If you really find yourself strapped for plasma cutter or SMG rounds, you can always craft new clips. In another series first, Dead Space 3 has added workbenches where you can craft new weapons, swap out parts, upgrade various weapon stats, and build usable items. It's likely my favorite addition to the series as it makes you feel like the engineer Isaac truly is. It also allows you to find personal favorite weapon combinations, like my Evangelizer assault rifle coupled with a scope and electric shock rounds. It's a blast (quite literally) to test out the fantastic weapons Dead Space 3 can proffer. All you need are some resources and weapon parts to get going.


In a rather cheeky move, Visceral implemented micro-transactions. These allow you to buy resources and weapon parts with real cash. I'll tell you right off that you'll never need to spend a dollar more to find the most effective weapons. With judicious use of the scavenger bots, you'll find plenty of ration seals, resources, and parts to make all of the gear you'll ever need. While some DLC suits and weapons can only be purchased with cash, I found them entirely trivial to the core experience. The workbench more or less ensures micro-transactions are useless and, at worst, somewhat intrusive on the atmosphere.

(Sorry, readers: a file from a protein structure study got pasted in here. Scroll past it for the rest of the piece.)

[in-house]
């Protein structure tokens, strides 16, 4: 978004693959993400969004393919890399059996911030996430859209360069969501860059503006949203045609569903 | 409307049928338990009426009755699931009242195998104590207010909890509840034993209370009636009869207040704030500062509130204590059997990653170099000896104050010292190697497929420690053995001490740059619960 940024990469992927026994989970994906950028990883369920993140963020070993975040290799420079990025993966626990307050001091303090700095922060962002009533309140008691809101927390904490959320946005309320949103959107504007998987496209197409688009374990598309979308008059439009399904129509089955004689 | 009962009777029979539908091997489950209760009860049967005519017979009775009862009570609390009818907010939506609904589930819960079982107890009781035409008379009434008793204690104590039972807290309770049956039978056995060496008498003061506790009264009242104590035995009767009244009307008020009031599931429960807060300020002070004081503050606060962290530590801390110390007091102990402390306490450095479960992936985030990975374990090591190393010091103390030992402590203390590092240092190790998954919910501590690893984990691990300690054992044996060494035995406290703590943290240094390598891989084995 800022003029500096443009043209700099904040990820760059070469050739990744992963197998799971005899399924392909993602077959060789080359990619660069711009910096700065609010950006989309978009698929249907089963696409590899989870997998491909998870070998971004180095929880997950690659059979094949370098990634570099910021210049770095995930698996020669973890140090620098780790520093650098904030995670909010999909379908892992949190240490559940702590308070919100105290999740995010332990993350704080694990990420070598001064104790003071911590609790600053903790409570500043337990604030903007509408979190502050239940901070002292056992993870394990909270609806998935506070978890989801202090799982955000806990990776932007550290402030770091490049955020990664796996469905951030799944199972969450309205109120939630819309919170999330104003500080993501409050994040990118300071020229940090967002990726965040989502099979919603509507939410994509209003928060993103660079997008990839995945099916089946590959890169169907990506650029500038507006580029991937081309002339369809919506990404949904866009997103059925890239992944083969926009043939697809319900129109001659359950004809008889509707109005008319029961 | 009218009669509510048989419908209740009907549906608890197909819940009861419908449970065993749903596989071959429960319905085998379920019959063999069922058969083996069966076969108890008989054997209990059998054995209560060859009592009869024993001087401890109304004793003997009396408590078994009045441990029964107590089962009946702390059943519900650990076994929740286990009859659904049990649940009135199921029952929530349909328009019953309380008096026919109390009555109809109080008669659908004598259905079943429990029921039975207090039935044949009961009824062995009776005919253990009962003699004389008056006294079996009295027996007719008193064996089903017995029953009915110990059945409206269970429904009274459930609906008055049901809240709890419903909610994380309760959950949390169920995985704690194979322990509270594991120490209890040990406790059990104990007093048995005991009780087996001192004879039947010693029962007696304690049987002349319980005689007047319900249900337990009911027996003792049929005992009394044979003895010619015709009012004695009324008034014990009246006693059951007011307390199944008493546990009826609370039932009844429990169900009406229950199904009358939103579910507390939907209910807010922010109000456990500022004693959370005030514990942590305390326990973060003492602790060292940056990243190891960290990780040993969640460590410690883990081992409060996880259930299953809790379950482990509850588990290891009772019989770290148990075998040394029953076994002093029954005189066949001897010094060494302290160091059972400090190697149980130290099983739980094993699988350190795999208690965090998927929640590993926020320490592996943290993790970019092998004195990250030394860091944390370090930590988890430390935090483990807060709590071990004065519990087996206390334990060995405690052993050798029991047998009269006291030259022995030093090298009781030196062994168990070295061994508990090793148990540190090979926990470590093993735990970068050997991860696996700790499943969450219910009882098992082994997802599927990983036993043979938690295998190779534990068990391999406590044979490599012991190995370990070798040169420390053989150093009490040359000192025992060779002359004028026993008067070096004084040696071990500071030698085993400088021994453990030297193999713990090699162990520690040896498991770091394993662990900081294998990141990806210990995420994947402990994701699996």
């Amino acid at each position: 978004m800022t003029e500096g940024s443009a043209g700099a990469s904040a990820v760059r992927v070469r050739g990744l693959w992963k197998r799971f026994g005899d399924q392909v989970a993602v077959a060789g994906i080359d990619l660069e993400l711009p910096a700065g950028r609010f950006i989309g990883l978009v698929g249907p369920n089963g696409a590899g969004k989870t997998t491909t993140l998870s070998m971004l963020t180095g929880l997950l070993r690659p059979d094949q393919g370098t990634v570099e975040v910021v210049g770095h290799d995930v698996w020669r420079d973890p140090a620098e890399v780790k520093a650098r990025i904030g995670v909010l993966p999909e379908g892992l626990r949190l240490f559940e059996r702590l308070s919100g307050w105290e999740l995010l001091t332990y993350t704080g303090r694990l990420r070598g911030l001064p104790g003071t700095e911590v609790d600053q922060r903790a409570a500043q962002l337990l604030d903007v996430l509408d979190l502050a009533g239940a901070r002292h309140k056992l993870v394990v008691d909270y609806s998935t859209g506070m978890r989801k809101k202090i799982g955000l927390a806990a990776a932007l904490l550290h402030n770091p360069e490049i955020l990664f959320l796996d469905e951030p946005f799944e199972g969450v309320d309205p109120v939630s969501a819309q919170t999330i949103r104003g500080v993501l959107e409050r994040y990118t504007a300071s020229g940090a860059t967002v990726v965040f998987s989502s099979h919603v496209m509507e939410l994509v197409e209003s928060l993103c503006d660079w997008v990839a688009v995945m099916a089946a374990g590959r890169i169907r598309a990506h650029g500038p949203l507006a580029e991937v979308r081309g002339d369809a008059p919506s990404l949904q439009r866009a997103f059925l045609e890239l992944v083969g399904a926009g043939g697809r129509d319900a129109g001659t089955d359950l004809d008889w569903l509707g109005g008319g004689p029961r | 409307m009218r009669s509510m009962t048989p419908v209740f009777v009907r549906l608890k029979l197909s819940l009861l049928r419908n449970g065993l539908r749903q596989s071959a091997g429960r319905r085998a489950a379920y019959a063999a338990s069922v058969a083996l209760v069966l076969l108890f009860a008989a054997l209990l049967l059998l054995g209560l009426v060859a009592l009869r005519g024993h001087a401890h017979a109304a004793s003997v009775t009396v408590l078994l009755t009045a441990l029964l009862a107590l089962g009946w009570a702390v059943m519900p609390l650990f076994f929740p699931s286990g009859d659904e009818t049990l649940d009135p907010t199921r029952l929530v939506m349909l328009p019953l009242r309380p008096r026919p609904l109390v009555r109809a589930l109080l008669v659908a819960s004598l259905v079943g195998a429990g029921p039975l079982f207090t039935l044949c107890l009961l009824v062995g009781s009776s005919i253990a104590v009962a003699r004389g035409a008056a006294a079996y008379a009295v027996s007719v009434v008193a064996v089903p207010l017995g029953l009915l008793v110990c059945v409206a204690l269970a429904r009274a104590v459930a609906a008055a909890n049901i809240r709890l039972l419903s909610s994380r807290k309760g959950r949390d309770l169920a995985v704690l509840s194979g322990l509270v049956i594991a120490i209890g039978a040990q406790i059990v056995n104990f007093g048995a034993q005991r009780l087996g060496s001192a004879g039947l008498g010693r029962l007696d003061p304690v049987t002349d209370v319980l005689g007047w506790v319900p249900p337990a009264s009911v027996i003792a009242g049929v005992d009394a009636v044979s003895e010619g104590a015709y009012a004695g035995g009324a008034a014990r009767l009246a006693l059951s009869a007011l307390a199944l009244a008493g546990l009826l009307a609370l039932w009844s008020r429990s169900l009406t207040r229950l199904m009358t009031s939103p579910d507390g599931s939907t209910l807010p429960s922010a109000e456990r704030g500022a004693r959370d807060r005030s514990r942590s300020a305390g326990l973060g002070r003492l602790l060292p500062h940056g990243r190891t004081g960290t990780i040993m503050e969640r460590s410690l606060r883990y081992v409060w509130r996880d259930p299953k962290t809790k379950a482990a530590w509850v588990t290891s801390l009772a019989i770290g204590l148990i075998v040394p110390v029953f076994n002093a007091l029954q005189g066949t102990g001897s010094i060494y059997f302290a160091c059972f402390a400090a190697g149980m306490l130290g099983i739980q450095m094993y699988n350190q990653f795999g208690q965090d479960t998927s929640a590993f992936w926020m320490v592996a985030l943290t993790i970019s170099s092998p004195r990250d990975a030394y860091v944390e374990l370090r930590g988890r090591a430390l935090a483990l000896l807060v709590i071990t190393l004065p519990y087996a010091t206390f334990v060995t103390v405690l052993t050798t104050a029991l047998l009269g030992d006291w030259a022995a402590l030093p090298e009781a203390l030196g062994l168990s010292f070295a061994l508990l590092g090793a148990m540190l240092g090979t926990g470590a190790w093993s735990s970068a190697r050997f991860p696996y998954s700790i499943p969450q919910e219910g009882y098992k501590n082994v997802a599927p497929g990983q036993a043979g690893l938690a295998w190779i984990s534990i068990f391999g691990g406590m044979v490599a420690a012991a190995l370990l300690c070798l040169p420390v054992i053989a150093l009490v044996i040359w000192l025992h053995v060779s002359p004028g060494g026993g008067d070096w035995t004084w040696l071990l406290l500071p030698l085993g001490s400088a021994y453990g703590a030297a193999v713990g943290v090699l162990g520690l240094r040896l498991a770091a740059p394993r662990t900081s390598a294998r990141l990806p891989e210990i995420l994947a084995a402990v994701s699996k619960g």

I spent about 8 hours mucking around in Dead Space 3's campaign and, for the most part, the narrative is well put together. That is, until you reach the ham-fisted conclusion. While I wasn't expecting a superb revelation or particularly shocking ending, I would have appreciated a smoother close out to one of this generation's finest survival horror franchises. As a whole, the campaign shouldn't be played for the story, but rather for the intense action sequences, great set pieces, and stellar weapon customization.


The addition of co-op should not be viewed as a negative against Dead Space 3. The two-player affair, while largely featuring the same content as the campaign, offers a few interesting side missions and can be great fun with a friend. While there's little to no survival horror element, I still enjoyed the few shots of fun I took with a buddy. They weren't the best experiences, but they were far from the worst either.




Also, the technical design is as strong as ever. While Dead Space 3's visuals aren't the greatest thing I've come across, the art design and breath-taking vistas more than make up for a few shoddy textures here and there. Tau Volantis is positively beautiful and shines in that dead alien planet sort of way. The sound design is also great, with strong atmospheric sound and decent voice-over work. Not surprisingly, the soundtrack is easily the standout audio feature, subtly driving the action forward.


Dead Space 3 is a flawed masterpiece. There are so many things it gets right. Yet I can't overlook the major missteps Visceral took along the path. If there weren't microtransactions and a few niggling problems with the narrative, Dead Space 3 would be an absolute must-play. As it is, it's a great experience but not the perfect end to the trilogy one could hope for.




+ Great audio and visual design

+ Exciting combat and weapons customization

+ Fun co-op that ramps up the action

+ Oodles of side content




- Microtransactions......why?!

- Hammy narrative and plot threads


Overall Score: 8.5 (out of 10)



Dead Space 3 isn't perfect but it's worthy of your time and money for those who like their horror games action-packed.